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If you're new to high definition home video, you may not know that as recently as January 2008, there were two formats competing for the attention of consumers: HD DVD and Blu-ray.
The format war started three years ago with the release of HD DVD, followed by Blu-ray two months later. The battles that ensued between the two formats featured quite a bit of posturing by hardware manufacturers and movie studios, and it caused a lot of angst and consternation among consumers that cared about such things. HD DVD got an early lead due to lower prices for both hardware and software, and due to general disorganization on the part of the Blu-ray camp.
Warner Bros. was one of the leaders in providing their movies on HD DVD first, and then Blu-ray. Other studios chose sides or, like Warner Bros., offered their titles on both formats.
Fast forward to January 2008, and Warner Bros. rocked the high definition home theater world when they blindsided everyone by announcing that they would drop the HD DVD format completely by May 2008. That announcement tipped the scales and led to the end of the HD DVD format less than two months later.
During that turbulent period when the industry and enthusiasts were scrambling to figure out what was going to happen, I wrote a series of Journal articles on the issue. As it became obvious in late January 2008 that the HD DVD format was really done, I suggested that the hardware manufacturers and movie studios could take some steps to win over movie enthusiasts.
One of those suggestions was to offer trade-ins of HD DVD movies for their Blu-ray counterparts:
Warner Bros. should offer to trade HD DVDs for Blu-rays
From the perspective of the movie studios, I definitely feel like Warner Bros. betrayed consumers. They were quoted as denying any change in plans as recently as mid-December. Not too many people are going to believe that they didn't know what was up by then. Maybe that's just business as usual in the board room, but they have a large contingent of people unhappy with them that they are hoping will buy their movies from them.
Warner Bros. could gain an incredible amount of goodwill by exchanging discs for consumers. They could even partner with a big box retailer to perform the exchanges for them, as the retailer would gain from getting people in the door and they would have the chance to market to those people and perhaps persuade them to buy more Blu-ray hardware and software while they were there.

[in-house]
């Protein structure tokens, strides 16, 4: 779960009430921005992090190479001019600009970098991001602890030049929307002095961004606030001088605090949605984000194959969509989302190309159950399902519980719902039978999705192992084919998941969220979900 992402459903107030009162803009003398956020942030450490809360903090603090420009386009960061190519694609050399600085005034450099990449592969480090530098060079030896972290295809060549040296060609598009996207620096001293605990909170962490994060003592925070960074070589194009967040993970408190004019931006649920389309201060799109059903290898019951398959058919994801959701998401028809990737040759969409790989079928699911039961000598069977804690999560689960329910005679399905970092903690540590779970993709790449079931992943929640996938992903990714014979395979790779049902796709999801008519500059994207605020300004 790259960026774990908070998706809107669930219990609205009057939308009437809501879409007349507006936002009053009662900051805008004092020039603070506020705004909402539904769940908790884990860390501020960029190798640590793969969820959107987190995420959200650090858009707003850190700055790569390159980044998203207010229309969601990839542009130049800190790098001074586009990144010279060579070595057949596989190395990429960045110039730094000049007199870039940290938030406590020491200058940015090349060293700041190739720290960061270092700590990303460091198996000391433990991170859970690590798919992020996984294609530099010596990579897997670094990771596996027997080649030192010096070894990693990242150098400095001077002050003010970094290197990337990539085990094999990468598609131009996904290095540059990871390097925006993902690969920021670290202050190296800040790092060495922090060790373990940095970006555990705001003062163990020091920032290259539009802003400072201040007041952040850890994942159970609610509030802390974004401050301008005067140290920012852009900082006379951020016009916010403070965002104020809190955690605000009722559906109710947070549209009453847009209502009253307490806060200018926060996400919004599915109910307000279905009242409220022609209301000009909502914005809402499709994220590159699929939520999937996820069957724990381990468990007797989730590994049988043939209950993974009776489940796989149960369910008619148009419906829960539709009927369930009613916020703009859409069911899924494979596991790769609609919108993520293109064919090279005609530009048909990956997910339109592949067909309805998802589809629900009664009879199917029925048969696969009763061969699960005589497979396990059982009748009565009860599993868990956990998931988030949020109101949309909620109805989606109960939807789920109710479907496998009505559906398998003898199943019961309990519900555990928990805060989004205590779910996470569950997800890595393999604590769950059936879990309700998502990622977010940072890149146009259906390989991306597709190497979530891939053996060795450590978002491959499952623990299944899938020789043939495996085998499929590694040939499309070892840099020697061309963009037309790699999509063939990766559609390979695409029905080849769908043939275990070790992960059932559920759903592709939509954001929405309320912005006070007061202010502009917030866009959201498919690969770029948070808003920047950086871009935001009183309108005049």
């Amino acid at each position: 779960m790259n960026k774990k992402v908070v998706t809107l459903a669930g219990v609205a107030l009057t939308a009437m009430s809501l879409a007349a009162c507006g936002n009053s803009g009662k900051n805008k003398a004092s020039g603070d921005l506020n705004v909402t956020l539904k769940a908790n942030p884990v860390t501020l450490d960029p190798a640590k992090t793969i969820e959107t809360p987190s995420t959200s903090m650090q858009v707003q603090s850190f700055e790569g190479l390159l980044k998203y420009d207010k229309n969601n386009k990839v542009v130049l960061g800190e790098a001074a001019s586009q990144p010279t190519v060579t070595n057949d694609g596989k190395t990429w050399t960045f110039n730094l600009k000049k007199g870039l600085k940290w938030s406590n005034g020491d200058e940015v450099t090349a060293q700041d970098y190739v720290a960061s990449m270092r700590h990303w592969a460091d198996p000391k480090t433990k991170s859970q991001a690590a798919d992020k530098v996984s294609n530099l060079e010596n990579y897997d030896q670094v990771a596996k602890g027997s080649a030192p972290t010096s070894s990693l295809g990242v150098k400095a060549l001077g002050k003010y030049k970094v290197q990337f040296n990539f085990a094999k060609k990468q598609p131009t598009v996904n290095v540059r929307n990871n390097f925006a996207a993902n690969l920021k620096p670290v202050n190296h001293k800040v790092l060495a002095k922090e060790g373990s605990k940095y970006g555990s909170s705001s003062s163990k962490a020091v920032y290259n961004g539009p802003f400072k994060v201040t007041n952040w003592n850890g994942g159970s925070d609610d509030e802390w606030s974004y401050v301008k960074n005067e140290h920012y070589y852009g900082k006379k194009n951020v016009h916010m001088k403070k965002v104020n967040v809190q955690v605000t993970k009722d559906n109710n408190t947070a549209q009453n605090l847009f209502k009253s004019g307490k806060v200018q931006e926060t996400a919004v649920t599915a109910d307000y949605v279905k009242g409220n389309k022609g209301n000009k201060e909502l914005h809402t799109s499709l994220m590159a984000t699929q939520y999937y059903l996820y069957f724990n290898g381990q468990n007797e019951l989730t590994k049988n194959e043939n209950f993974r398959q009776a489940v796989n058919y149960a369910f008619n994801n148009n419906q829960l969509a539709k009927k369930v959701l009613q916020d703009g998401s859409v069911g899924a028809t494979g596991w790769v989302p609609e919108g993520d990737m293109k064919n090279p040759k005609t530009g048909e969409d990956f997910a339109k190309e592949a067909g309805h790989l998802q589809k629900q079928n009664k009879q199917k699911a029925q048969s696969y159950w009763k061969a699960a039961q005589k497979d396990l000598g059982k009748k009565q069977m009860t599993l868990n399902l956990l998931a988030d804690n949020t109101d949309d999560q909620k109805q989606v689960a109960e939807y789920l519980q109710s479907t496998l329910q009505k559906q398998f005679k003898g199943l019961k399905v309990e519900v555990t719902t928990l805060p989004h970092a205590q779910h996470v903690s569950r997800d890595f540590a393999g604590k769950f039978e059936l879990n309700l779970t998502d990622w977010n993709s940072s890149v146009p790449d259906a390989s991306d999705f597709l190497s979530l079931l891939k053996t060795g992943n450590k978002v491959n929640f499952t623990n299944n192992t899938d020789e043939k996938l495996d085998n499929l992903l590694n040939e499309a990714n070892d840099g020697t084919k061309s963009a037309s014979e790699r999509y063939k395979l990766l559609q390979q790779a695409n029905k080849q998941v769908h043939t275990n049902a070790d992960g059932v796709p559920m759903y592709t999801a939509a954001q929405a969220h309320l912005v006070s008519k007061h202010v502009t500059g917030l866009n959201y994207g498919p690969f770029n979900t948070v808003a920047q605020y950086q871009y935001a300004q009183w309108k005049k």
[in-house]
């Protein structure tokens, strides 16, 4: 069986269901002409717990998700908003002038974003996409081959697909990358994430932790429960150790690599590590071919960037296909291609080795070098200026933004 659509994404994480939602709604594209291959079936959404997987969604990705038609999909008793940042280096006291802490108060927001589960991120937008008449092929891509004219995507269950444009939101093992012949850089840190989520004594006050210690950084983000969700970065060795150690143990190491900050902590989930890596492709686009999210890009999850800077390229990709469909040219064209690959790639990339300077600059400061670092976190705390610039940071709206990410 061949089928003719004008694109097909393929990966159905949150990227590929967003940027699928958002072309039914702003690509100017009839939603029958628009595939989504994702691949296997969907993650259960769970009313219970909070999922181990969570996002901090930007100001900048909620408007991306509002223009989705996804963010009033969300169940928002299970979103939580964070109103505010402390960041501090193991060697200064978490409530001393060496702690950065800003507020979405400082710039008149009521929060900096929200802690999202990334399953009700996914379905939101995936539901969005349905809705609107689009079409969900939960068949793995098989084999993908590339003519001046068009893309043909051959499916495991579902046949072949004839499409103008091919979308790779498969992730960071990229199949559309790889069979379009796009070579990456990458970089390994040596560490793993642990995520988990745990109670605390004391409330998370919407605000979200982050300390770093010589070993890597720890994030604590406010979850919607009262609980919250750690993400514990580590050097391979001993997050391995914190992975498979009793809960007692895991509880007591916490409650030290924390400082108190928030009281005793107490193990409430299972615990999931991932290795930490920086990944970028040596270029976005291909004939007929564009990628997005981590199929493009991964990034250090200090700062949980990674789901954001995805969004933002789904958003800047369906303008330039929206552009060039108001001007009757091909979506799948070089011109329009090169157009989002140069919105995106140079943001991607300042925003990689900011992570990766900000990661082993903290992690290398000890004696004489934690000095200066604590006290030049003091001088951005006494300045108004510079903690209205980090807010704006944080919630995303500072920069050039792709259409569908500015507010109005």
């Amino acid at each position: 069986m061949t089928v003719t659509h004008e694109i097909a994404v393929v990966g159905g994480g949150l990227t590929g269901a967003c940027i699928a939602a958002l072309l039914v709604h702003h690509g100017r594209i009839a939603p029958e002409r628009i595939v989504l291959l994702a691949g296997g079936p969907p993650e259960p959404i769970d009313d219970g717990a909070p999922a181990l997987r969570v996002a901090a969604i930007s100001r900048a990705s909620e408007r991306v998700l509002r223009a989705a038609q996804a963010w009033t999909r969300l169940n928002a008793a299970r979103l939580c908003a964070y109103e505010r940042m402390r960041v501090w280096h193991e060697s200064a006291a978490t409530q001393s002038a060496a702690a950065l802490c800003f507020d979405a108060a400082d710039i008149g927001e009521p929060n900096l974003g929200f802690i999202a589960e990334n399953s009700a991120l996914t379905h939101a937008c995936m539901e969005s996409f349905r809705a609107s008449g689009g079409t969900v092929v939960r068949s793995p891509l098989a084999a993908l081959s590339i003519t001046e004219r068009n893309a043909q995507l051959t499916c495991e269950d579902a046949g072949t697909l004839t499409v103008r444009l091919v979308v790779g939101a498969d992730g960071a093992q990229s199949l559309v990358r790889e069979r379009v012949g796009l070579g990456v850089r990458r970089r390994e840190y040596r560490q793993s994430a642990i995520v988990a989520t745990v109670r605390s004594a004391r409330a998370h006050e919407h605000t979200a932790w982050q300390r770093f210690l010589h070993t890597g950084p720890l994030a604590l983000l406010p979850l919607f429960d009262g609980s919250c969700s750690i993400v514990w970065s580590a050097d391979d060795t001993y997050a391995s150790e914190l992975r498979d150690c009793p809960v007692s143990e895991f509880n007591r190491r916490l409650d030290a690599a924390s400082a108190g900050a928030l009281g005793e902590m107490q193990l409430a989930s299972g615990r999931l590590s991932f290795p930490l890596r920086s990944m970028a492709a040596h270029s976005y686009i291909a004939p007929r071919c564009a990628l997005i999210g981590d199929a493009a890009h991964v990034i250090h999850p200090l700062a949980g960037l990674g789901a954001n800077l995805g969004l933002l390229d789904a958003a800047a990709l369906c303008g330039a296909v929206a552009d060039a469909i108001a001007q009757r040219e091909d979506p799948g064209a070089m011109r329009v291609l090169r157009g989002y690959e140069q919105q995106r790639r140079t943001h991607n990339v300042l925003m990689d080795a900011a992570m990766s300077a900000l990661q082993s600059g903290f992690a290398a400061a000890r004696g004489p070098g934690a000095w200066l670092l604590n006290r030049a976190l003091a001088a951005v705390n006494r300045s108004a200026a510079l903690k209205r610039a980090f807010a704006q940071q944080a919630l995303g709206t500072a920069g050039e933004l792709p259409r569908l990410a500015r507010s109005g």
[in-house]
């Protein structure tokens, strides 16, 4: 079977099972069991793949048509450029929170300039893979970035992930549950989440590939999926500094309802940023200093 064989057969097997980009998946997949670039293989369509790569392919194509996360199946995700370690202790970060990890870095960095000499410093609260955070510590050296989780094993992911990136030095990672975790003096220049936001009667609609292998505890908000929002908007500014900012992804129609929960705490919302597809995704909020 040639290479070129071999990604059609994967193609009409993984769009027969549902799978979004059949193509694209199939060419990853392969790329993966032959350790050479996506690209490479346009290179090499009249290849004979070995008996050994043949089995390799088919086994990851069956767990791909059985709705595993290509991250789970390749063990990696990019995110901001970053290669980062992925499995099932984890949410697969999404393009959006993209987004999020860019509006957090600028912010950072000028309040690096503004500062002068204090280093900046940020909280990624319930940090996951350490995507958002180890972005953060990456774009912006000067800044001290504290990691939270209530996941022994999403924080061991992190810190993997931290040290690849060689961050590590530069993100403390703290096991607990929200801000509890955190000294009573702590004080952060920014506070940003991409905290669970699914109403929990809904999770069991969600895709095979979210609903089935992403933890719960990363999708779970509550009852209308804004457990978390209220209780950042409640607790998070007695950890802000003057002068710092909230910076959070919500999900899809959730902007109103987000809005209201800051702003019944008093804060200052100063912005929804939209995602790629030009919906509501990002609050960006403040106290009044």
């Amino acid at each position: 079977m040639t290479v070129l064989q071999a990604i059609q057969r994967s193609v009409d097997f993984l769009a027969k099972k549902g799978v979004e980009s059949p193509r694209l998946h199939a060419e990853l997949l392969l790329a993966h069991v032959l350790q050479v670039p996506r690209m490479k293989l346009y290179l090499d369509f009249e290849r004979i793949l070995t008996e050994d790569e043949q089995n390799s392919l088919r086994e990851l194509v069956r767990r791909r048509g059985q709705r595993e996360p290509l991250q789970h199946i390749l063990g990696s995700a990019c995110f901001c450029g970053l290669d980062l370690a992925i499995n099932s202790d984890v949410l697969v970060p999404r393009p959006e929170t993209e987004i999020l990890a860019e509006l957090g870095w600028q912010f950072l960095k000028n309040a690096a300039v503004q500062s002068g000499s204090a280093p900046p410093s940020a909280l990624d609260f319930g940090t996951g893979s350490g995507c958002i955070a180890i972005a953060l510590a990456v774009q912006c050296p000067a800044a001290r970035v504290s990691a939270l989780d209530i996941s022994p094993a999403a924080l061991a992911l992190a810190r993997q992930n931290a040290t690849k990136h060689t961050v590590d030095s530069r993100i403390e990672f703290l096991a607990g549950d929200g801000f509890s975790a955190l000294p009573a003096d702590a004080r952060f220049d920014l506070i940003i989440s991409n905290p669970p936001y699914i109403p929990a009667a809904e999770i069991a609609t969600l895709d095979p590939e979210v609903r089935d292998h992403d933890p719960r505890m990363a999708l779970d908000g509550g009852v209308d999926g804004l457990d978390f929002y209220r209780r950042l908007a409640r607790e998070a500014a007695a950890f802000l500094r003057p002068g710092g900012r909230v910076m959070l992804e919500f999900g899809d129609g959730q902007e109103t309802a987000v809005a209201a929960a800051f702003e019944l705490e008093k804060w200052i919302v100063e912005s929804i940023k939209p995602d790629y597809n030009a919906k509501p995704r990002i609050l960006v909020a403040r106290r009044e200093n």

Customers get immediate gratification without dealing with the delays and hassle of mailing discs, Warner Bros. doesn't have to deal with fulfillment (not a strong suit of the WB store at this point in time), and retailers get customers walking in the door. I don't see how the cost of such a program wouldn't be outweighed by the direct and indirect benefits.
Here we are, 15 months later, and the studio is doing just that!
|Turn this...||... into this!|
Last week, Warner Home Video announced that their Red2Blu program will allow owners of Warner Bros. movies to send in the cover art from the HD DVD (not the disc) and pay an upgrade fee and a shipping and handling fee, and they will receive the Blu-ray equivalent in about 4-5 weeks.
The upgrade fee is $4.95 for most titles, but does go up to $9.95, $14.95, and $19.95 for certain box sets, like the Harry Potter 1-5 Limited Edition Giftset. The shipping and handling fee is $6.95 for any number of discs up to the 25-disc limit for this offer.
The titles that qualify for this promotion will probably change as time goes on, and Warner Home Video is reserving the right to end the promotion at any time. They do say that it will end on December 31, 2009 if not earlier. That means that if you have any Warner Home Video releases on HD DVD and you are interesting in taking advantage of this promotion, don't wait!
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